Presentation #316.05 in the session Moon & Mercury (iPosters).
The Surveyor 7 spacecraft landed on the northern rim of Tycho crater (86 km diameter, age ~110 Ma) on January 10, 1968. It is the only mission that has obtained surface-level observations of the ejecta blanket of a large, young impact crater on the Moon, and thus is a critical site for interpretation of impact processes. Its main scientific instruments were an alpha scatterer experiment, a soil mechanics and surface sampling robotic arm, and a television camera system. Together, these confirmed the expected youthfulness and distinct composition of the lunar highlands around Tycho compared to the maria, as well as the material properties and morphology of a young, impact-melt-rich ejecta deposit. Later analysis with the Lunar Reconnaissance Orbiter (LRO)’s Narrow-Angle Camera showed that Surveyor 7 likely landed on a thin impact melt veneer associated with the “patterned flow” unit defined by Shoemaker et al. (1969), rather than particulate ejecta or a coherent impact melt pond/flow (Meyer et al., 2017).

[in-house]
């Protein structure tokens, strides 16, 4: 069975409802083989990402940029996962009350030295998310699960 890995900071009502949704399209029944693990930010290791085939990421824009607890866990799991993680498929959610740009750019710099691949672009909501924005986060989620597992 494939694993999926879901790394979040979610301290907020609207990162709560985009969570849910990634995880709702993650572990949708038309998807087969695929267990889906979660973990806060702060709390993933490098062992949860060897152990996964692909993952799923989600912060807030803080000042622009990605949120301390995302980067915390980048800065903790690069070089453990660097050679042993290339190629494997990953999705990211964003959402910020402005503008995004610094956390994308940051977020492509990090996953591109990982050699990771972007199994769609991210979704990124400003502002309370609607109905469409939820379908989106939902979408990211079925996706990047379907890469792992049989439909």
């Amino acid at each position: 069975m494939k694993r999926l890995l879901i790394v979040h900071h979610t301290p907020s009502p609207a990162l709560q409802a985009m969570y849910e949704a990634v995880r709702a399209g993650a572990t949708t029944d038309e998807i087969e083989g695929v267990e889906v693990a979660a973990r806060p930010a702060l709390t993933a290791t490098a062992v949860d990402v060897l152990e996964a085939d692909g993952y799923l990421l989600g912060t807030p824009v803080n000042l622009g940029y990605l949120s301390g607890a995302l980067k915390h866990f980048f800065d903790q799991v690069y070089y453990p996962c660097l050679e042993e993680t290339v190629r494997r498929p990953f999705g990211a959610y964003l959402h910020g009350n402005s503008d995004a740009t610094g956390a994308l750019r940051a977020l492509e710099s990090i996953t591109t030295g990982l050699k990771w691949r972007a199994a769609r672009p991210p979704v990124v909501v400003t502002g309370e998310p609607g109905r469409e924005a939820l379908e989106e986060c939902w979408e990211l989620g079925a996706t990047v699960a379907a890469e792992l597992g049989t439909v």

To corroborate this finding and better understand the subsurface geology of the landing area, we analyze data from LRO’s Miniature Radio Frequency (Mini-RF) S-Band radar, LRO’s Diviner thermal infrared radiometer, and Chandrayaan-2’s Dual Radio-Frequency Synthetic Aperture Radar (DFSAR). Measurements of the total backscattered power and circular polarization ratio (CPR) from both Mini-RF and DFSAR confirm that Surveyor 7 is on the edge of a unit that is radar-distinct from both nearby particulate ejecta and lobate impact melt flows. This unit has an elevated CPR of 0.98±0.35 at L-band (wavelength=24 cm) and 1.13±0.65 at S-band (wavelength=12.6 cm), compared to values of 0.67±0.25 and 0.94±0.54 for the nearby “patterned debris” (particulate ejecta) unit, and 0.66±0.23 and 0.89±0.50 for the “smooth flow” (impact melt flow) unit, at the same respective wavelengths. Thermal models with variable subsurface density profiles fit to nighttime surface temperature data from Diviner confirm that this radar-distinct unit contains high-thermal inertia material buried under a thin layer of regolith (less than the thermal skin depth, ~4-20 cm). This supports observations by Surveyor 7’s surface sampler instrument, which recorded maximum trench depths of 2.5-15 cm in its working area before hitting immovable buried material (Scott and Roberson, 1969). Thus, we reaffirm that Surveyor 7 observations likely provide the first ground-truth of a young lunar impact melt veneer on the Moon, and will present re-interpretations of its television images and other instrument data in light of this hypothesis.